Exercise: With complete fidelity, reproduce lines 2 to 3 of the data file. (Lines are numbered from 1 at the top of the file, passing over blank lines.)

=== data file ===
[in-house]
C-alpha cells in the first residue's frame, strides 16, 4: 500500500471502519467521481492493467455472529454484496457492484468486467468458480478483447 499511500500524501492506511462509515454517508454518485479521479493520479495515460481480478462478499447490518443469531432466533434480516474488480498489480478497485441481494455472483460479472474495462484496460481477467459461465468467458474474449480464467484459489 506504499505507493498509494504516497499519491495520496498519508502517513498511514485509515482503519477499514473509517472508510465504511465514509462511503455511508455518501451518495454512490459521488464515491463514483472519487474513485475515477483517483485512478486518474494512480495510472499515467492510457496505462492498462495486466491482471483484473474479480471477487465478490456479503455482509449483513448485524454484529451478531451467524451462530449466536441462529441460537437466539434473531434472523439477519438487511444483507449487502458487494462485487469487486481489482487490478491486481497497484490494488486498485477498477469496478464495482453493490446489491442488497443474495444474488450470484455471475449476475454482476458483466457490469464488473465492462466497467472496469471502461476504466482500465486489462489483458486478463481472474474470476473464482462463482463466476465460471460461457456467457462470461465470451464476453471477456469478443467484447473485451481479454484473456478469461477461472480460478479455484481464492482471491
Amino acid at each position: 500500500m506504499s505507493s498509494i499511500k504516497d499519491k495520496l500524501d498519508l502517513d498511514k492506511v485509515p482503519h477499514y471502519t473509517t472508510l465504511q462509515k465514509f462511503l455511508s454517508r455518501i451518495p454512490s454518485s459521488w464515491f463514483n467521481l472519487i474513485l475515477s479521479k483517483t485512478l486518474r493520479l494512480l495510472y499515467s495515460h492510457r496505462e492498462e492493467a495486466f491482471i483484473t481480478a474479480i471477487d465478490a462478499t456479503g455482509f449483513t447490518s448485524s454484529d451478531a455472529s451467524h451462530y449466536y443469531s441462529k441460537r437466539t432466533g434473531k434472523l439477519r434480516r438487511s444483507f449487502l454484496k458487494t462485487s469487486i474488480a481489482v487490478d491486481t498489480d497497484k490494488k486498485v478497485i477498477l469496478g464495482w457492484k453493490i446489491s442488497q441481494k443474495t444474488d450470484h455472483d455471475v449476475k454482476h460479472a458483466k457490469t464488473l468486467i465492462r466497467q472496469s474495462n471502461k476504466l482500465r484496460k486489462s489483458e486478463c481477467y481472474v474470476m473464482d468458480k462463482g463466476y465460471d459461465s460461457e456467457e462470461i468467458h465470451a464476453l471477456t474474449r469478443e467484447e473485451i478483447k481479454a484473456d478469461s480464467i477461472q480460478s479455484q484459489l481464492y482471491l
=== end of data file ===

C-alpha cells in the first residue's frame, strides 16, 4: 500500500471502519467521481492493467455472529454484496457492484468486467468458480478483447 499511500500524501492506511462509515454517508454518485479521479493520479495515460481480478462478499447490518443469531432466533434480516474488480498489480478497485441481494455472483460479472474495462484496460481477467459461465468467458474474449480464467484459489 506504499505507493498509494504516497499519491495520496498519508502517513498511514485509515482503519477499514473509517472508510465504511465514509462511503455511508455518501451518495454512490459521488464515491463514483472519487474513485475515477483517483485512478486518474494512480495510472499515467492510457496505462492498462495486466491482471483484473474479480471477487465478490456479503455482509449483513448485524454484529451478531451467524451462530449466536441462529441460537437466539434473531434472523439477519438487511444483507449487502458487494462485487469487486481489482487490478491486481497497484490494488486498485477498477469496478464495482453493490446489491442488497443474495444474488450470484455471475449476475454482476458483466457490469464488473465492462466497467472496469471502461476504466482500465486489462489483458486478463481472474474470476473464482462463482463466476465460471460461457456467457462470461465470451464476453471477456469478443467484447473485451481479454484473456478469461477461472480460478479455484481464492482471491
Amino acid at each position: 500500500m506504499s505507493s498509494i499511500k504516497d499519491k495520496l500524501d498519508l502517513d498511514k492506511v485509515p482503519h477499514y471502519t473509517t472508510l465504511q462509515k465514509f462511503l455511508s454517508r455518501i451518495p454512490s454518485s459521488w464515491f463514483n467521481l472519487i474513485l475515477s479521479k483517483t485512478l486518474r493520479l494512480l495510472y499515467s495515460h492510457r496505462e492498462e492493467a495486466f491482471i483484473t481480478a474479480i471477487d465478490a462478499t456479503g455482509f449483513t447490518s448485524s454484529d451478531a455472529s451467524h451462530y449466536y443469531s441462529k441460537r437466539t432466533g434473531k434472523l439477519r434480516r438487511s444483507f449487502l454484496k458487494t462485487s469487486i474488480a481489482v487490478d491486481t498489480d497497484k490494488k486498485v478497485i477498477l469496478g464495482w457492484k453493490i446489491s442488497q441481494k443474495t444474488d450470484h455472483d455471475v449476475k454482476h460479472a458483466k457490469t464488473l468486467i465492462r466497467q472496469s474495462n471502461k476504466l482500465r484496460k486489462s489483458e486478463c481477467y481472474v474470476m473464482d468458480k462463482g463466476y465460471d459461465s460461457e456467457e462470461i468467458h465470451a464476453l471477456t474474449r469478443e467484447e473485451i478483447k481479454a484473456d478469461s480464467i477461472q480460478s479455484q484459489l481464492y482471491l